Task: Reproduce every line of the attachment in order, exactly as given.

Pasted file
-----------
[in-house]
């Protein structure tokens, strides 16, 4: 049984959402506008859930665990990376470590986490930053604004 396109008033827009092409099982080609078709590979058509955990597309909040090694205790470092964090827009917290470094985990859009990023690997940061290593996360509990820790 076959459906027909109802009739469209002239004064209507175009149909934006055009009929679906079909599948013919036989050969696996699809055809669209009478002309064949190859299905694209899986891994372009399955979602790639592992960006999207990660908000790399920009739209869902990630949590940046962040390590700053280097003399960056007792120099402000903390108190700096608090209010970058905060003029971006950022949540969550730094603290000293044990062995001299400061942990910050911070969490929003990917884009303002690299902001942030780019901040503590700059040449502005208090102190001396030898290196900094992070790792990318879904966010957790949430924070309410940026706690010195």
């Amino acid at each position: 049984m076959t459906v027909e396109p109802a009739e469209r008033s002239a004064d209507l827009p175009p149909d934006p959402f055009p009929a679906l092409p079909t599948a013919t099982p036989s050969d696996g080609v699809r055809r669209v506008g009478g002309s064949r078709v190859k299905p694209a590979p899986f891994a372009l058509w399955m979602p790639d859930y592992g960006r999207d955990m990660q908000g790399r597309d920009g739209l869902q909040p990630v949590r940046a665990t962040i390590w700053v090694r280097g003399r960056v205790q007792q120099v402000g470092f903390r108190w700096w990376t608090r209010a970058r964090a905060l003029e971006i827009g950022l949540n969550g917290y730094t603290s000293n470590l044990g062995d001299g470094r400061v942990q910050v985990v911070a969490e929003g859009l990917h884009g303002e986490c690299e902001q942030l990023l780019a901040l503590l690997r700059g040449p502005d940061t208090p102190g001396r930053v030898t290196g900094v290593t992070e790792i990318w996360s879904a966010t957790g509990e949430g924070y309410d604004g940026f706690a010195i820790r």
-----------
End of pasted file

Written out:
[in-house]
């Protein structure tokens, strides 16, 4: 049984959402506008859930665990990376470590986490930053604004 396109008033827009092409099982080609078709590979058509955990597309909040090694205790470092964090827009917290470094985990859009990023690997940061290593996360509990820790 076959459906027909109802009739469209002239004064209507175009149909934006055009009929679906079909599948013919036989050969696996699809055809669209009478002309064949190859299905694209899986891994372009399955979602790639592992960006999207990660908000790399920009739209869902990630949590940046962040390590700053280097003399960056007792120099402000903390108190700096608090209010970058905060003029971006950022949540969550730094603290000293044990062995001299400061942990910050911070969490929003990917884009303002690299902001942030780019901040503590700059040449502005208090102190001396030898290196900094992070790792990318879904966010957790949430924070309410940026706690010195």
């Amino acid at each position: 049984m076959t459906v027909e396109p109802a009739e469209r008033s002239a004064d209507l827009p175009p149909d934006p959402f055009p009929a679906l092409p079909t599948a013919t099982p036989s050969d696996g080609v699809r055809r669209v506008g009478g002309s064949r078709v190859k299905p694209a590979p899986f891994a372009l058509w399955m979602p790639d859930y592992g960006r999207d955990m990660q908000g790399r597309d920009g739209l869902q909040p990630v949590r940046a665990t962040i390590w700053v090694r280097g003399r960056v205790q007792q120099v402000g470092f903390r108190w700096w990376t608090r209010a970058r964090a905060l003029e971006i827009g950022l949540n969550g917290y730094t603290s000293n470590l044990g062995d001299g470094r400061v942990q910050v985990v911070a969490e929003g859009l990917h884009g303002e986490c690299e902001q942030l990023l780019a901040l503590l690997r700059g040449p502005d940061t208090p102190g001396r930053v030898t290196g900094v290593t992070e790792i990318w996360s879904a966010t957790g509990e949430g924070y309410d604004g940026f706690a010195i820790r």